Have you ever found yourself in a situation of many a student kitchen? I’m talking about the one where you sit munching a Morrison’s own-brand pizza and oven chips, whilst your flatmate busies themselves with making the dough for an artichoke and goat’s cheese pizza, complemented by a spring onion and potato rosti.
Or when you have that one friend who refuses to eat in McDonald’s and will sit eyeing you disdainfully as the rest of the group wolf down hot, soggy, salty chips and Big Macs. Well fear not, as with this handy guide to food snobbery, you too shall soon be discussing the virtues of balsamic vinegar with all the aplomb of a seasoned food snob.
Lesson 1 – the food
The most important piece of advice for a food snob is to know exactly where your food has come from, and if not from the local farm down the road, at least in Britain, because as everyone knows, British food is the best food in the world. Vegetables should ideally be from your own allotment and picked that morning at dawn, but Country Fresh by the Spar is acceptable, as it could almost pass for a farm shop with all the delightfully fresh-looking vegetables outside on the street for that authentic experience.
Meat can be bought from the supermarket but make sure it says ‘Product of Yorkshire’ on the front and that you can recite the history of the pig that the sausages came from. Stock up on lots of impressive sounding food. Instead of bread, buy focaccia or a tiger loaf. Swap lettuce for arugula (rocket for the non-food snobs) or mizuna.
Lesson 2 – the lingo
When your flatmate asks you what you are having for lunch, it is not acceptable to merely say ‘a cheese and ham toastie with ketchup.’ The ideal description would be ‘A croque-monsieur with Gruyère that I bought on holiday from a delightful little French village and Parma ham, complemented with the delicate flavour of Jersey butter and a homemade sun-ripened tomato relish, finished off with a sprinkling of ground black pepper to season.’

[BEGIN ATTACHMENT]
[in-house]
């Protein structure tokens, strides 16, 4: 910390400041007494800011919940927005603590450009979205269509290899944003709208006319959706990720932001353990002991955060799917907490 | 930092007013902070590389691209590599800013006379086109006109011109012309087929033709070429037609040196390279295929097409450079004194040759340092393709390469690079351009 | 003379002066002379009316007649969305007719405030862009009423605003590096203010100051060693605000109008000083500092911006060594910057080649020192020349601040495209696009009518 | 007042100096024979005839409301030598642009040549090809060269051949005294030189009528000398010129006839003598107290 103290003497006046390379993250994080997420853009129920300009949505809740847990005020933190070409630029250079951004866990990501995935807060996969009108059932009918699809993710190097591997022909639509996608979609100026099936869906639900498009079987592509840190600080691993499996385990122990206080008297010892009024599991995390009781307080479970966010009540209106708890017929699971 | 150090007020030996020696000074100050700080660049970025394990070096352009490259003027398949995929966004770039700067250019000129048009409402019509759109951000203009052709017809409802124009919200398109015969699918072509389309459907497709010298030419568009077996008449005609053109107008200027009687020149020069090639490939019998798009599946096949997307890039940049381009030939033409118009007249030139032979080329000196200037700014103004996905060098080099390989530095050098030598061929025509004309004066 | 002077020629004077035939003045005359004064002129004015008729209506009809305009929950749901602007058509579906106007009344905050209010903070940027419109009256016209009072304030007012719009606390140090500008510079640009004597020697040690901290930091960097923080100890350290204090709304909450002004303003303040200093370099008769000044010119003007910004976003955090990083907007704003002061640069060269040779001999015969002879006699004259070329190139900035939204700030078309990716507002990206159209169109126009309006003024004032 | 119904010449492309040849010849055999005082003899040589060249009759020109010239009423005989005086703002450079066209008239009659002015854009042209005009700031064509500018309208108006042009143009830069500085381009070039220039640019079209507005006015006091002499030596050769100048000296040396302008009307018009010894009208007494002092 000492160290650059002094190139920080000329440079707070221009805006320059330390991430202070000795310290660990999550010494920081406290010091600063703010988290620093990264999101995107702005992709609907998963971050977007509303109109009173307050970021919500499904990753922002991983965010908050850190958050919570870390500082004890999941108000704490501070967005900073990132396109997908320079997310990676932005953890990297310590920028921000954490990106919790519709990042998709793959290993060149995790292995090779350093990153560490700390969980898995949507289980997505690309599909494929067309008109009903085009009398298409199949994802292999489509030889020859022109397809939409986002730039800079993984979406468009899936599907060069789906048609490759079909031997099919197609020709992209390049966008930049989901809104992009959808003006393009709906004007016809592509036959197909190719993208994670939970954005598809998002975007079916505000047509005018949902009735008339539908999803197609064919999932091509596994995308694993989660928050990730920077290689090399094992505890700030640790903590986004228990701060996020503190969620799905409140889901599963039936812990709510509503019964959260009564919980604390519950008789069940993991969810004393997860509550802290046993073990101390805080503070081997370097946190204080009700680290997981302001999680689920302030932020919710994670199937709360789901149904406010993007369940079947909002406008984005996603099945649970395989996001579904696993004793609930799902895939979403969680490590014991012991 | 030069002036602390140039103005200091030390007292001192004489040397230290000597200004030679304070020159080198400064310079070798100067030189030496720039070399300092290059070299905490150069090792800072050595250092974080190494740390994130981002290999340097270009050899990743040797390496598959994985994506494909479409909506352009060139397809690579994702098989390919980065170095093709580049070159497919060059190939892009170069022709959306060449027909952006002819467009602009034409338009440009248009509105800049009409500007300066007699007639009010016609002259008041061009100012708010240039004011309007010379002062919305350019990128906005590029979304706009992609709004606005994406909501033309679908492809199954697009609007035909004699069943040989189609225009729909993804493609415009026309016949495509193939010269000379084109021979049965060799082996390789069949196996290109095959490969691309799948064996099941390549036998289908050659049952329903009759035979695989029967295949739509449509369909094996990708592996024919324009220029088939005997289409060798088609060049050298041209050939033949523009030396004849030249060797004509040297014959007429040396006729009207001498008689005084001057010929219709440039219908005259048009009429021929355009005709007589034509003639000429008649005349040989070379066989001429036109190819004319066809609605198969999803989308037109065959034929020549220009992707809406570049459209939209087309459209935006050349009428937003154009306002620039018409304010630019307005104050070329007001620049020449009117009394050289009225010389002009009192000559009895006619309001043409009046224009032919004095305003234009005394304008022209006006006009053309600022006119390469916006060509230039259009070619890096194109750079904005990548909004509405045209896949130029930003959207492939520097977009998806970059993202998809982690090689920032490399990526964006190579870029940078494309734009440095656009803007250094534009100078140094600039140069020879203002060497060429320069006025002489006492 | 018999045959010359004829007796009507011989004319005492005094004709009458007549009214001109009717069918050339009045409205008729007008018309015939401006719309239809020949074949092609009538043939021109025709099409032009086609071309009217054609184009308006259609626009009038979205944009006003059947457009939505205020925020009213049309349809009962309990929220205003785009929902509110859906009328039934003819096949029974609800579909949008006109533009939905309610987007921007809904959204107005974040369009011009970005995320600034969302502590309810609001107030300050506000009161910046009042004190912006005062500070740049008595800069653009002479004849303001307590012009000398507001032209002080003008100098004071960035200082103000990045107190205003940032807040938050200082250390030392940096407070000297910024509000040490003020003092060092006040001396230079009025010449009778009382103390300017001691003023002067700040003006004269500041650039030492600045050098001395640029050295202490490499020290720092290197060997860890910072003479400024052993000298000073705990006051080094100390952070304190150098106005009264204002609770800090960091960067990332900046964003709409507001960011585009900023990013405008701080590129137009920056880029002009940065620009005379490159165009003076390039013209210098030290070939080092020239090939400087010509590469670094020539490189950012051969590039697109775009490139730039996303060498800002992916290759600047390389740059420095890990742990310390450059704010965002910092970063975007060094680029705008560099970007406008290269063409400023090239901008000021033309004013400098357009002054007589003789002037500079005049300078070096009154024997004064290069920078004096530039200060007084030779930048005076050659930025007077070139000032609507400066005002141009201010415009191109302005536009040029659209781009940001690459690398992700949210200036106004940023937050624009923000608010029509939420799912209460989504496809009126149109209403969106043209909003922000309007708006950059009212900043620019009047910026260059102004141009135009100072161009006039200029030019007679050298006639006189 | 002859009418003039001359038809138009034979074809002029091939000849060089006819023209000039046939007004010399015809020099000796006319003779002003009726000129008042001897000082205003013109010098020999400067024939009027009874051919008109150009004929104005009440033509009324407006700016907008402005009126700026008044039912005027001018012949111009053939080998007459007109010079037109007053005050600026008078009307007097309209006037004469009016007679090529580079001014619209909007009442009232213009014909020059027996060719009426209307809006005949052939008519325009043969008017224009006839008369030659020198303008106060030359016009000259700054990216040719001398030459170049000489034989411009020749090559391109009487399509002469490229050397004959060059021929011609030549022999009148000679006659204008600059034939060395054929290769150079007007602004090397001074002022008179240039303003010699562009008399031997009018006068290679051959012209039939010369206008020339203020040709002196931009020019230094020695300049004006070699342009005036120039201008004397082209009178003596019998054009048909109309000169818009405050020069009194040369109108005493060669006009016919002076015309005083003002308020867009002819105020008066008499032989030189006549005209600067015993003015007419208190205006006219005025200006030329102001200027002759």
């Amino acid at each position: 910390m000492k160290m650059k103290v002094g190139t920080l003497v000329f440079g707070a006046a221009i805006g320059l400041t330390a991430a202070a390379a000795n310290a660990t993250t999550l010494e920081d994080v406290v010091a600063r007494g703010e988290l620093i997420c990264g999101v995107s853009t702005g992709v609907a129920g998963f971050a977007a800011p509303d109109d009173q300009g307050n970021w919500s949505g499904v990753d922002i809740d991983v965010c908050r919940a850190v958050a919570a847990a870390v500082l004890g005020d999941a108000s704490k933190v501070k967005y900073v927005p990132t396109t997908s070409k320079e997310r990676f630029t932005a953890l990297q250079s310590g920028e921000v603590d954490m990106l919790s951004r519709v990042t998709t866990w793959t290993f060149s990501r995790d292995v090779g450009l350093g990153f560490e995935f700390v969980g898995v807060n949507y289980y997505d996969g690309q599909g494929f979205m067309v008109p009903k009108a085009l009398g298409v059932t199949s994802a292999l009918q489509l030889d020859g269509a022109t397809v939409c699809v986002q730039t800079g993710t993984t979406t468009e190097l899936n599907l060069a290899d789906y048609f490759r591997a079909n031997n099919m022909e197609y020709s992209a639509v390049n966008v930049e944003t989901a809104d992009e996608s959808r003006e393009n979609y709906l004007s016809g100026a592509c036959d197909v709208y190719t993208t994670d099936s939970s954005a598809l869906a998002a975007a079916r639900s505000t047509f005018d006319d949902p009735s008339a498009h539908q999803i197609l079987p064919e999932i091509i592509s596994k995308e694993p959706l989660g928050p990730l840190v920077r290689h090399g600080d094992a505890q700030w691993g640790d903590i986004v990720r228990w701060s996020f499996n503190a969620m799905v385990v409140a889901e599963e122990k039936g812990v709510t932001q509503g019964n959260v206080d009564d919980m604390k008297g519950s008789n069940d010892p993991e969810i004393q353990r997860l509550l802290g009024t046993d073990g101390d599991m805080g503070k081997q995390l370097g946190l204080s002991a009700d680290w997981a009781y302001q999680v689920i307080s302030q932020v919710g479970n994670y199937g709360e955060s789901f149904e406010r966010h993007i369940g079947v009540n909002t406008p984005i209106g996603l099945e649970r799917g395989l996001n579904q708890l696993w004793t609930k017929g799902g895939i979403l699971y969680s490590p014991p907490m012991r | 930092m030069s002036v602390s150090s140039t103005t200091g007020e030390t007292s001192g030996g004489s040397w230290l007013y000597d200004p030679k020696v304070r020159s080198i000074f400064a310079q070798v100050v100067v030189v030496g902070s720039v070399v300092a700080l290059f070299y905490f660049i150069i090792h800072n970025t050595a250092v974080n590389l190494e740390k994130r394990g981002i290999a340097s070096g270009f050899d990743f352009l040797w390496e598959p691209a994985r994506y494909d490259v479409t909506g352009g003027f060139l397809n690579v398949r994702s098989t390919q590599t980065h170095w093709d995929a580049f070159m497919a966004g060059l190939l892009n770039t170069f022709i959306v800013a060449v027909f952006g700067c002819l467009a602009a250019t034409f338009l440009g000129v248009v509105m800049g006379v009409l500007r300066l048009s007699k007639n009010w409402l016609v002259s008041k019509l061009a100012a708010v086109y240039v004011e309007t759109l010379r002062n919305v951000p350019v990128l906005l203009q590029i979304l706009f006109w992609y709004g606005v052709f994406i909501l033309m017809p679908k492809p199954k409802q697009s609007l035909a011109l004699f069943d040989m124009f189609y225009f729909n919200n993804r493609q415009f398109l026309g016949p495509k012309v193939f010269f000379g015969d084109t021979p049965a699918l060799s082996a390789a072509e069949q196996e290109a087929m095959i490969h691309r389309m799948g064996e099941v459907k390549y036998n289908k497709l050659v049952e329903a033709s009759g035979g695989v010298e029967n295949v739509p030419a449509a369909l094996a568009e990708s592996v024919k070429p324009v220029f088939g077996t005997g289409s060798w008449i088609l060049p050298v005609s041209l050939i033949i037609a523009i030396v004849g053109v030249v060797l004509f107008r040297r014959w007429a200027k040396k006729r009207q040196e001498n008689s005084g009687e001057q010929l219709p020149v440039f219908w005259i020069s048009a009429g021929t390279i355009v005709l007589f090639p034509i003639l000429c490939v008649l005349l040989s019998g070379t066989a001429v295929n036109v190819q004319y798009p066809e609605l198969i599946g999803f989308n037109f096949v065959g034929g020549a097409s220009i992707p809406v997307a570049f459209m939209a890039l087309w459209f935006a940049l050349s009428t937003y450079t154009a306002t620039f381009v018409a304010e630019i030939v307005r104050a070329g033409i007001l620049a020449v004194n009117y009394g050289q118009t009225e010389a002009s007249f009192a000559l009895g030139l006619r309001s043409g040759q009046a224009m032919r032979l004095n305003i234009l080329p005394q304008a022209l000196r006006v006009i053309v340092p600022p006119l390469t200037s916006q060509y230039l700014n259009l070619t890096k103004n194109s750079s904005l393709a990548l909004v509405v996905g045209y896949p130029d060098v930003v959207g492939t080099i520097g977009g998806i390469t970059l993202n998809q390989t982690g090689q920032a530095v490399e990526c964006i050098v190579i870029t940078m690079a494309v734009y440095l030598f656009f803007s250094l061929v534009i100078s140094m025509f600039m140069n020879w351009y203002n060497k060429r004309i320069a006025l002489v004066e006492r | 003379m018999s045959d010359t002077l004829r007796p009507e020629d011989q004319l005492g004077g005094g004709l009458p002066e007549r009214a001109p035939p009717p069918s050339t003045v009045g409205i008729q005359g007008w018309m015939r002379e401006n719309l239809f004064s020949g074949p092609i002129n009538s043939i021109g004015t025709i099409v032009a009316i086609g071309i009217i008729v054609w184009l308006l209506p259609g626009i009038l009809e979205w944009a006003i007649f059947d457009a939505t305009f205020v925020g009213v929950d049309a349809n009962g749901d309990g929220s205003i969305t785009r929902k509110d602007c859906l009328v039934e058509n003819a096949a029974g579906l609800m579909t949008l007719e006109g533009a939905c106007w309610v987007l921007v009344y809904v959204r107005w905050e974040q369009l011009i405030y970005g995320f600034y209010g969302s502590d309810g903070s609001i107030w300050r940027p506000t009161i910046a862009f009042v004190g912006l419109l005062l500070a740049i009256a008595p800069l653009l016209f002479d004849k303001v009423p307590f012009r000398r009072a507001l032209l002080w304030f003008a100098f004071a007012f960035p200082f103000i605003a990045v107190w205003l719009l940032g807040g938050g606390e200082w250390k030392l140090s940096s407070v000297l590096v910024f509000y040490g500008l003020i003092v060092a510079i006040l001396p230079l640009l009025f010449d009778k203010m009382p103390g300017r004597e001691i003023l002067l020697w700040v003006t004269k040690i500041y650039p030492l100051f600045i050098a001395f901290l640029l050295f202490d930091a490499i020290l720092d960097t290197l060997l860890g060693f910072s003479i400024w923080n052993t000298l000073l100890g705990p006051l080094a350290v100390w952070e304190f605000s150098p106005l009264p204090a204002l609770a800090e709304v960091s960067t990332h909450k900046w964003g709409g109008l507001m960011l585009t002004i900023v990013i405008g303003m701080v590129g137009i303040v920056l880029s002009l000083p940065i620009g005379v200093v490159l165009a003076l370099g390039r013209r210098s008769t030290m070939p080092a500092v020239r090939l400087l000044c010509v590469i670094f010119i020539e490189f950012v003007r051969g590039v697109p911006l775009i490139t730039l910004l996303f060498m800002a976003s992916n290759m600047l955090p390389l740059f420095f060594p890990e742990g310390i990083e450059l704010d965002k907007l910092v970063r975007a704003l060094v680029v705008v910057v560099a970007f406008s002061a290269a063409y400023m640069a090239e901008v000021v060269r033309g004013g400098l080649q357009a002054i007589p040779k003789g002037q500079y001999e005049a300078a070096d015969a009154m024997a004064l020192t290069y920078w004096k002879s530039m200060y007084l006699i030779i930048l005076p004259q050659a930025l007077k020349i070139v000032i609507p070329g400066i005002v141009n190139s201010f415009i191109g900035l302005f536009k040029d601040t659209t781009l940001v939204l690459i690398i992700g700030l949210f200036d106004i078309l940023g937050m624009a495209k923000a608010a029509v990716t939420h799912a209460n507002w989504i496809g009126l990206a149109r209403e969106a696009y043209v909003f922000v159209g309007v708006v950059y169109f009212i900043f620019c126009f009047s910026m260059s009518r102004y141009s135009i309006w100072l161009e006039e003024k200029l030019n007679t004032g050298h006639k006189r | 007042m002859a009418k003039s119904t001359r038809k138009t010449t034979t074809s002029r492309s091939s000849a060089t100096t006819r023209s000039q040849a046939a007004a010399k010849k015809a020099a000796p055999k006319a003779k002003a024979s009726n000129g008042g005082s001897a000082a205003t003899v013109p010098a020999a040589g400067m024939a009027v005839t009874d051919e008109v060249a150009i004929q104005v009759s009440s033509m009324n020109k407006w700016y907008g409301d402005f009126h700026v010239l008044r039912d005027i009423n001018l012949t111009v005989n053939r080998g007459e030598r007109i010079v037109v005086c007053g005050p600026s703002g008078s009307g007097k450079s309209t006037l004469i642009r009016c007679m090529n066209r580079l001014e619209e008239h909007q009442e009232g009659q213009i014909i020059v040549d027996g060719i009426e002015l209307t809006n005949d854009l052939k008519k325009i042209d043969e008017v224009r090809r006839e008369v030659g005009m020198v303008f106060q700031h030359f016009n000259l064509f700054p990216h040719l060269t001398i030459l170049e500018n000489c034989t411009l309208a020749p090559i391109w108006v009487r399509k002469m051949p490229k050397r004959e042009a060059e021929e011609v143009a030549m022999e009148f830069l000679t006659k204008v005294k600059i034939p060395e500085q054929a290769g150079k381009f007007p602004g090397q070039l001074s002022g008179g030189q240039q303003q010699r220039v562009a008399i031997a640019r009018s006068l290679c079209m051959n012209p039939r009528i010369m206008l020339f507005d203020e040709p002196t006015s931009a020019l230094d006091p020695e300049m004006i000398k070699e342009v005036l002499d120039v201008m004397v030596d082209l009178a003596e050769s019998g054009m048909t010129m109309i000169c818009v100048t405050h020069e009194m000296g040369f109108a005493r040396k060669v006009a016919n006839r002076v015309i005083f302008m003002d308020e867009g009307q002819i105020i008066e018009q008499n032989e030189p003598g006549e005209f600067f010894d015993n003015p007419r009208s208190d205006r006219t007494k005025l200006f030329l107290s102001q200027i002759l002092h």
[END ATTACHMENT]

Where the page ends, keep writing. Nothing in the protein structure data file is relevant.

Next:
Always mention herbs and spices that you use, the more ethnic-sounding the better, as it makes you look worldly and exotic. Ras el Hanout, a spice mix often used in Moroccan cooking, is an essential one to say loudly. Relish the opportunity to explain to your clueless friends what this is, even if they don’t ask.
Lesson 3 – the gear
No self-respecting food snob is complete without the tools of the trade. Your flatmates often wonder whether you will ever use that crème brûlée torch or the melon scoop, but what they don’t know is that you will be whipping up Michelin-style dishes every day, or at least once a year, when you can smirk as you scoop out a melon with ease, as your flatmate does it marginally less quickly with an ordinary scoop. Fool.
It is also a cardinal sin to own round plates or bowls. Square or other-shaped crockery are the only suitable crockery for a food snob, as they create a quirky and interesting effect when you arrange food on them. Don’t worry about the impracticality of eating soup out of a bowl with corners – it looks stylish and that’s all that matters.
Lesson 4 – eating out
It is of the utmost importance that you shun any kind of fast, ready-made or commercially popular food. A pasty from the Cornish Pasty Company is not OK, but a pasty from a small family-run bakery that no-one knows about is acceptable. Be careful to make sure that everyone knows that you have purchased the pasty from said bakery, otherwise they will simply assume it is from apopular pasty outlet, and that is not the mark of a food snob. If other people start to frequent that bakery after hearing about it from you, find another one immediately.
If you are forced to go to a chain restaurant, even a more upmarket one like The Slug and Lettuce, order the most expensive dish on the menu and complain about it being bland and unoriginal. Use phrases such as ‘I can taste the globalisation’ and ‘This sauce was obviously microwaved.’ Talk lots about how you know this ‘great little place’ in a back-alley of York, where they make ‘authentic Italian cuisine, not watered-down for the masses.’ Be deliberately vague as to where this restaurant is, as you surely don’t want the masses going there.
Originally published on The Yorker 11th July 2010